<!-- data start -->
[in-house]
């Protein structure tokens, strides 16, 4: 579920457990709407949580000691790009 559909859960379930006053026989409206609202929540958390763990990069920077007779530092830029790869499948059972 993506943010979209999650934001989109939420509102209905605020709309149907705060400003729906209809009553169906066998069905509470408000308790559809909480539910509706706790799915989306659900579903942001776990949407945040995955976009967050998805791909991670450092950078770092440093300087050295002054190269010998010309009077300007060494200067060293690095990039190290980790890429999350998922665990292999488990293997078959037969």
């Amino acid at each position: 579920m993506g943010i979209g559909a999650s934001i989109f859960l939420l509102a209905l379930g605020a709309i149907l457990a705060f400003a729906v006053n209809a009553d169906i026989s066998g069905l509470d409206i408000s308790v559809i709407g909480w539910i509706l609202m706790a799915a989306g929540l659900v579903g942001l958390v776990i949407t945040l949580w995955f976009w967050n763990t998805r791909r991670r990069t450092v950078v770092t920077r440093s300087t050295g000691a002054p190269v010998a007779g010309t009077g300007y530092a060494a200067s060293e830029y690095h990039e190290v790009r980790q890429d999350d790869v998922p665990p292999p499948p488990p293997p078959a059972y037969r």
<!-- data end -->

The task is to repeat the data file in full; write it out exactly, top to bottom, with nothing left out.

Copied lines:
[in-house]
């Protein structure tokens, strides 16, 4: 579920457990709407949580000691790009 559909859960379930006053026989409206609202929540958390763990990069920077007779530092830029790869499948059972 993506943010979209999650934001989109939420509102209905605020709309149907705060400003729906209809009553169906066998069905509470408000308790559809909480539910509706706790799915989306659900579903942001776990949407945040995955976009967050998805791909991670450092950078770092440093300087050295002054190269010998010309009077300007060494200067060293690095990039190290980790890429999350998922665990292999488990293997078959037969």
């Amino acid at each position: 579920m993506g943010i979209g559909a999650s934001i989109f859960l939420l509102a209905l379930g605020a709309i149907l457990a705060f400003a729906v006053n209809a009553d169906i026989s066998g069905l509470d409206i408000s308790v559809i709407g909480w539910i509706l609202m706790a799915a989306g929540l659900v579903g942001l958390v776990i949407t945040l949580w995955f976009w967050n763990t998805r791909r991670r990069t450092v950078v770092t920077r440093s300087t050295g000691a002054p190269v010998a007779g010309t009077g300007y530092a060494a200067s060293e830029y690095h990039e190290v790009r980790q890429d999350d790869v998922p665990p292999p499948p488990p293997p078959a059972y037969r």